1. Less internal politics
When you work for a company as a permanent employee, you have to deal with the ups and downs within your company, your specific unit, and even between yourself and other employees. It’s great to know your voice may be heard when you are in permanent status but sometimes, it’s also nice to know that you can walk away after 13 weeks without looking back if it’s just not a good fit. Being a traveler affords you the opportunity to test the waters at multiple facilities and find a permanent home somewhere if you choose. Of course, you can continue on with travel nursing but it’s nice to know that you have the option to go perm if you decide it’s the right place for you.
2. More money
While traveling is not as lucrative as it was 10+ years ago, it is still leaps and bounds above what you’d be bringing home as a permanent employee. Travel nurses do have to pay for housing while they are on assignment but typically that can be had at a decent price depending on the location. However, if you’re looking to go to Cape Cod in the spring or summer, it will likely be more of an experience you’ll be getting than a lucrative paycheck.
3. See new things
One of the greatest benefits of traveling is that it affords you the ability to see places and things you wouldn’t normally see if you were permanently working in one area. After your 3+ shifts are over for the week when you’re a traveler, take time out to explore the local area or take day trips to see what else is out there. The important thing is to take advantage of the time that you’re there. Remember – take pictures of your adventures!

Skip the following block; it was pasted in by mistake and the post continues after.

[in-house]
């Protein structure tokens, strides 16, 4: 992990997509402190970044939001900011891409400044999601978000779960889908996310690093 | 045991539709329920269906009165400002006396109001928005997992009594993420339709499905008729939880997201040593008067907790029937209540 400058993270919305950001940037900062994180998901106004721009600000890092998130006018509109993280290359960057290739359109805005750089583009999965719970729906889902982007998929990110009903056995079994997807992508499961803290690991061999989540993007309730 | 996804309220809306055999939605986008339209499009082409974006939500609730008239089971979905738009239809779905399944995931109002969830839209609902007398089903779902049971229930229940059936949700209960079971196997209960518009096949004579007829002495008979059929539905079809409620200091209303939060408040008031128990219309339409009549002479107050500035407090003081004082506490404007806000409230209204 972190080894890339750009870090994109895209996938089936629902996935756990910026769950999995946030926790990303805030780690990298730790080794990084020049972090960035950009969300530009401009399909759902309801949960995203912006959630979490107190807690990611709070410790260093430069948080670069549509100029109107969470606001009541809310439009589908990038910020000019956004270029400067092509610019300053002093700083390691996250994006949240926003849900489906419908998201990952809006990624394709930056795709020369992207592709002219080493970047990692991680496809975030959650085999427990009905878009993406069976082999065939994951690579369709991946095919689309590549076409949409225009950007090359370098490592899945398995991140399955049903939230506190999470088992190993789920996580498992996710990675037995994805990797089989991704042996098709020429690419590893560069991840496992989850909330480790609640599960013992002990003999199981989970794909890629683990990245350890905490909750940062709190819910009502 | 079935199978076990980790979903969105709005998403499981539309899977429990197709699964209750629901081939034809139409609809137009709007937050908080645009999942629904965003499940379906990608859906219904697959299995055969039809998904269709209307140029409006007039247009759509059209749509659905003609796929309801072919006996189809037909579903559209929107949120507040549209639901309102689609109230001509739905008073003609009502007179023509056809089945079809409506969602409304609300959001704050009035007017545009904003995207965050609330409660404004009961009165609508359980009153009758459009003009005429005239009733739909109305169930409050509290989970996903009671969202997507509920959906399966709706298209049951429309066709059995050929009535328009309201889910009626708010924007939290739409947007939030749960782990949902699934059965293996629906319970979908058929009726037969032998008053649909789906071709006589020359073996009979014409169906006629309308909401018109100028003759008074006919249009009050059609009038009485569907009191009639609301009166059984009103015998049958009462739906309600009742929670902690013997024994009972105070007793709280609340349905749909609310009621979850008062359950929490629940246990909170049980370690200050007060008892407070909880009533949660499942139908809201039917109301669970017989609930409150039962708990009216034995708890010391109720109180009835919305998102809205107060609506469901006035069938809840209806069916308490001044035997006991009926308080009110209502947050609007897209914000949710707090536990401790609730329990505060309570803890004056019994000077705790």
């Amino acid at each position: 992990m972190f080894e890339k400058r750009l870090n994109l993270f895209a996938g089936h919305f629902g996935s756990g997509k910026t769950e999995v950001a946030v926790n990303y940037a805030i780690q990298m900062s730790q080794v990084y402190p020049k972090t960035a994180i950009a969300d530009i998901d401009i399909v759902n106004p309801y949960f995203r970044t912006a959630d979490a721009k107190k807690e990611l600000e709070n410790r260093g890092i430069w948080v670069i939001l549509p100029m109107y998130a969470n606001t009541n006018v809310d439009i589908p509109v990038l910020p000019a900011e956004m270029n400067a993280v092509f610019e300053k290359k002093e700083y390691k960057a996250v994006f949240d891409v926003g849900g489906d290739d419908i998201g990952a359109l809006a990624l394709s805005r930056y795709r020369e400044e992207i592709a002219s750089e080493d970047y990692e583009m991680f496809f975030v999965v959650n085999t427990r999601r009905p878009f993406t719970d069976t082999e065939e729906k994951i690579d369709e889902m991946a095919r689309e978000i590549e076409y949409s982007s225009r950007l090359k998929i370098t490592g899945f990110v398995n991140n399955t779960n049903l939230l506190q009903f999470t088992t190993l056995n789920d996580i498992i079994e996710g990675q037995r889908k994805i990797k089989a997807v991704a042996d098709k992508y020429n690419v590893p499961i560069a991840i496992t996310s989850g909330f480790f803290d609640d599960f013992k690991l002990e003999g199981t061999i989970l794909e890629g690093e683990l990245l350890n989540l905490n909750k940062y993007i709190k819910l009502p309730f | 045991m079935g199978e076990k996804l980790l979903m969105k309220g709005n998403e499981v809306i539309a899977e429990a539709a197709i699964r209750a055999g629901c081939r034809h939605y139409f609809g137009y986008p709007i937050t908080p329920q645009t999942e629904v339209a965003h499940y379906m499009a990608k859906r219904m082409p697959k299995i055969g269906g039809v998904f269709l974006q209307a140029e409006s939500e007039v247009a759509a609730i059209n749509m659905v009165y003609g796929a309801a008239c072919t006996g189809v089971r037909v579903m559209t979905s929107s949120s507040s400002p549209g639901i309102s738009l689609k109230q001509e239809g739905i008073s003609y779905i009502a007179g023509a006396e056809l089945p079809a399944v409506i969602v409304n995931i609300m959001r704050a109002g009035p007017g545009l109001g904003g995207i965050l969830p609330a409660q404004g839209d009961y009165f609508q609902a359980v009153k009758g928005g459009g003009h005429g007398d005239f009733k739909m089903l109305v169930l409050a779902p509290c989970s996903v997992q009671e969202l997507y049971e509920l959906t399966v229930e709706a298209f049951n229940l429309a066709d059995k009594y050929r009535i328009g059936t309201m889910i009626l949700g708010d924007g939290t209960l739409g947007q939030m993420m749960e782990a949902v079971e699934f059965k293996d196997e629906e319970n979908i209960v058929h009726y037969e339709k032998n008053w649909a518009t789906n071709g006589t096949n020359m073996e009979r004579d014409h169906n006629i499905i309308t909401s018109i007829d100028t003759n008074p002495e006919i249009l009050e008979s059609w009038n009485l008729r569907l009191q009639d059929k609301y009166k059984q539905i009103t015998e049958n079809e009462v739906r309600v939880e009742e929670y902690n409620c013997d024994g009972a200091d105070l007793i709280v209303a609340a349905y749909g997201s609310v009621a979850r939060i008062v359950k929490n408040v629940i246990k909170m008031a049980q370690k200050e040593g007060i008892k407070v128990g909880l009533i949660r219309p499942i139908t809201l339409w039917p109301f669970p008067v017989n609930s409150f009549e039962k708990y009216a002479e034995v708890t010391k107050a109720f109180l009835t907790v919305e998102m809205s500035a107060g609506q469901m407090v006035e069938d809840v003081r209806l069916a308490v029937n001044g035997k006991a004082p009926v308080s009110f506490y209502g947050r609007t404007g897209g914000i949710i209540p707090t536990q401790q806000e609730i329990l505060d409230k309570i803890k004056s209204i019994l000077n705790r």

4. Learn new skills
Another value of travel nursing is being afforded the opportunity to learn new skills. Keep in mind you will be offered a position within the specialty you have the most recent experience in. However, you may be pulled to another unit for assistance when needed as well. While you won’t be performing duties outside your scope, performing in your capacity as a ‘helper’ on another unit gives you the opportunity to see how other areas of the hospital run and may even show you another area that you might want to gain experience in. Typically switching specialties cannot be done while traveling because the hospital needs someone who can hit the ground running without training them but you can always choose to take a permanent position in a hospital within a new field.
5. Meet new people
One of the most fun things about travel nursing is developing new relationships with people you wouldn’t have met otherwise. So many travel nurses maintain friendships with the people they’ve worked at in various hospitals throughout the country during their travels. You’re able to gain new perspectives and see things from a viewpoint outside your local lens. Additionally, you’ll have lots of fun vacation spots with the new people you meet!
Travel nursing isn’t for everyone but it is well within possibility that many just don’t know if it’s the right choice and are afraid to take that next step for fear of the unknown. If you’re nervous about packing up and heading across the country for a temporary position, try taking a local contract at your hometown facility and see if you like the feeling of being a travel nurse without the commitment involved in picking up and leaving.
Want to discuss further? Leave comments below and we’d be happy to answer anything you have about the travel nurse industry.